I recently spoke with a friend who we'll call Dave - because that’s his name - who claimed that playing original Xbox or 360 games on a shiny new Xbox One felt wrong in some way. That prompted me to draft this shortlist in order to debunk his nonsense theory, so, basically, here’s a select few games that I think prove Dave a wrong’un.
KOTOR released on the original Xbox way back in 2003, which, in the world of videogames, pretty much makes it an antique. It runs about as well as you'd expect and it won't win any beauty contests, but, it makes up for what it lacks on those fronts with its surprisingly in-depth systems.
Fully exploring the handful of open areas on offer is encouraged, as each location has its own distinctly unique feel and side quests. Players are given free reign when it comes to deciding how they want certain situations to play out, although it can be difficult not to stray towards the dark side when so many folks are susceptible to Jedi mind tricks or will just straight up pay you to leave them alone. Man's gotta eat.
On the surface, this 2D platformer may come across as just another Super Mario clone, but that couldn't be further from the truth. Braid, at its core, is more of a puzzle game with platforming elements.
Tim, the protagonist, has the ability to rewind time, which is essential when it comes to solving many of the game's challenges and erasing any unfortunate deaths. Tim's obsession with undoing his previous mistakes is a trait that becomes integral as the enthralling story unravels, gradually adopting a much darker tone. It’s more than a little bit Manhattan Project-y.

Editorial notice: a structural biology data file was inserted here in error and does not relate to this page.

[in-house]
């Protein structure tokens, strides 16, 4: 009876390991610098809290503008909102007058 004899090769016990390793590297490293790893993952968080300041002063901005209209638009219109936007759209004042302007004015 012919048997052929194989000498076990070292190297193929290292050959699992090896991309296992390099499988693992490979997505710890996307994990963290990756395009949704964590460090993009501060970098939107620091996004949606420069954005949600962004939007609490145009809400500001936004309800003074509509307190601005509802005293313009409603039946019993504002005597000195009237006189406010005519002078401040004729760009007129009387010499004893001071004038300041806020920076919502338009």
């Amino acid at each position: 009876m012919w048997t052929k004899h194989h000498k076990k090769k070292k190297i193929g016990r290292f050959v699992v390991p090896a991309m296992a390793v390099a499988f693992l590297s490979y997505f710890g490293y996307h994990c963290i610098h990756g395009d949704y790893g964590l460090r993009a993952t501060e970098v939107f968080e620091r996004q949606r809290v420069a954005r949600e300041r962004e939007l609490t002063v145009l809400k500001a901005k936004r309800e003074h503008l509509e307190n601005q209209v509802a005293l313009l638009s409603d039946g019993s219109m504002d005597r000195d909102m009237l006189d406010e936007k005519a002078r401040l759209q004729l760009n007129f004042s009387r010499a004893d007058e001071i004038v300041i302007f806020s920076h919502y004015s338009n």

There's even a secret (and very difficult to attain) ending for those with the required patience and dedication, though it’s definitely worth the effort.
The Elder Scrolls IV: Oblivion
Before Skyrim was ported to every single device you own, predecessor Oblivion was top dog in Bethesda Game Studios’ house. It plays in much the same way as its more spritely sibling, but, despite its age, Oblivion is by no means the lesser of the two.
As you’d expect, there are activities aplenty to keep you entertained (or rather distracted) as you march (or rather meander) towards the inevitable final showdown. Guilds offer memorable questlines to anyone that happens to make contact, iconic side quests rival the main story, whilst a generous spattering of Oblivion Gates - portals to a fiery hellscape which must be closed to prevent their demonic denizens from escaping - will have you proudly pushing out your chest as the hero of the realm.
Trials’ simple, physics-based mechanics make it incredibly easy to pick up and play, but, as you progress, environments are deviously built upon to the point that they require savant levels of execution. Beginner tracks require little more than an understanding of the basic premise - get from A to B quick and clean - though before too long you're expected to pull off aerobatic manoeuvres that shouldn't be possible on a bike.
There's an unequivocal feeling of achievement to be taken from just shaving a few seconds off your best time and knowing, should he choose to embrace backwards compatibility, that Dave will never best me on the leaderboards. Isn't that what friendships are really all about?
The inclusion of a track editor increases the game's longevity by a huge margin, especially since many community creations play so well that they seemingly could’ve been designed by developer Red Lynx themselves.
Was Dave wrong to doubt the viability of Xbox One backwards compatibility? Have any of these suggestions convinced you to revisit a classic? Let us know and share your own picks in the comments below.